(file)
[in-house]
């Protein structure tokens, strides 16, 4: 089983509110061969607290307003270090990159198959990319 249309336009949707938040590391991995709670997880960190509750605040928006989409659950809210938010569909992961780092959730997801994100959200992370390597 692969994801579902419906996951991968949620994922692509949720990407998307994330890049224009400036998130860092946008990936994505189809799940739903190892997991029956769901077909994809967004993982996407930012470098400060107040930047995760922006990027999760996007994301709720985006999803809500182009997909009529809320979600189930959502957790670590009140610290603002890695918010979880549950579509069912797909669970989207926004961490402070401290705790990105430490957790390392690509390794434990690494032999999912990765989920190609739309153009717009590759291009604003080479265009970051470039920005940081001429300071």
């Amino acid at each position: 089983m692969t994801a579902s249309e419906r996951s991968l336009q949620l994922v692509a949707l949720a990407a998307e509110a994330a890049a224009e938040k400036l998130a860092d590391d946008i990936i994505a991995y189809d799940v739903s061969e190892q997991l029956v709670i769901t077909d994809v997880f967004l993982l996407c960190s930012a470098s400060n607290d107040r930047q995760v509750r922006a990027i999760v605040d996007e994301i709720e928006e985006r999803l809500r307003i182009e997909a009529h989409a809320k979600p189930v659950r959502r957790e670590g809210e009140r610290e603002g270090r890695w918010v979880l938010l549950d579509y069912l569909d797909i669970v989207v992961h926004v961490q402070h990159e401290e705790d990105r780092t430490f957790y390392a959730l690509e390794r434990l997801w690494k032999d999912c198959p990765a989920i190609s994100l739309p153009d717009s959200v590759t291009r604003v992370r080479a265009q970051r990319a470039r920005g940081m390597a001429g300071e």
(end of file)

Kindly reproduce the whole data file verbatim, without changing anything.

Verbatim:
[in-house]
């Protein structure tokens, strides 16, 4: 089983509110061969607290307003270090990159198959990319 249309336009949707938040590391991995709670997880960190509750605040928006989409659950809210938010569909992961780092959730997801994100959200992370390597 692969994801579902419906996951991968949620994922692509949720990407998307994330890049224009400036998130860092946008990936994505189809799940739903190892997991029956769901077909994809967004993982996407930012470098400060107040930047995760922006990027999760996007994301709720985006999803809500182009997909009529809320979600189930959502957790670590009140610290603002890695918010979880549950579509069912797909669970989207926004961490402070401290705790990105430490957790390392690509390794434990690494032999999912990765989920190609739309153009717009590759291009604003080479265009970051470039920005940081001429300071």
């Amino acid at each position: 089983m692969t994801a579902s249309e419906r996951s991968l336009q949620l994922v692509a949707l949720a990407a998307e509110a994330a890049a224009e938040k400036l998130a860092d590391d946008i990936i994505a991995y189809d799940v739903s061969e190892q997991l029956v709670i769901t077909d994809v997880f967004l993982l996407c960190s930012a470098s400060n607290d107040r930047q995760v509750r922006a990027i999760v605040d996007e994301i709720e928006e985006r999803l809500r307003i182009e997909a009529h989409a809320k979600p189930v659950r959502r957790e670590g809210e009140r610290e603002g270090r890695w918010v979880l938010l549950d579509y069912l569909d797909i669970v989207v992961h926004v961490q402070h990159e401290e705790d990105r780092t430490f957790y390392a959730l690509e390794r434990l997801w690494k032999d999912c198959p990765a989920i190609s994100l739309p153009d717009s959200v590759t291009r604003v992370r080479a265009q970051r990319a470039r920005g940081m390597a001429g300071e």